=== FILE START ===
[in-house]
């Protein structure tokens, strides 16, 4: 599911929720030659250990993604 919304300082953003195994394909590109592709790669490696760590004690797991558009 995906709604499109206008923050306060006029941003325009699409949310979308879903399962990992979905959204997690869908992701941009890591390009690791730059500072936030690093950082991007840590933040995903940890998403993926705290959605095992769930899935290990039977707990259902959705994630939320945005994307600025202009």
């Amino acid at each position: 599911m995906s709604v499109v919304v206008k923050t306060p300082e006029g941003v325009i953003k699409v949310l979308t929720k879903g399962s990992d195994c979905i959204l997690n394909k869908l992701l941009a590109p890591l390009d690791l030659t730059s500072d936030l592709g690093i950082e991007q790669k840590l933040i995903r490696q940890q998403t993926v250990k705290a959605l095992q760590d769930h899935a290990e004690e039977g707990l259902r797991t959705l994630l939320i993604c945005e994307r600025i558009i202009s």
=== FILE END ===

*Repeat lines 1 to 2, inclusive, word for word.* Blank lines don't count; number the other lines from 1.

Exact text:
[in-house]
């Protein structure tokens, strides 16, 4: 599911929720030659250990993604 919304300082953003195994394909590109592709790669490696760590004690797991558009 995906709604499109206008923050306060006029941003325009699409949310979308879903399962990992979905959204997690869908992701941009890591390009690791730059500072936030690093950082991007840590933040995903940890998403993926705290959605095992769930899935290990039977707990259902959705994630939320945005994307600025202009």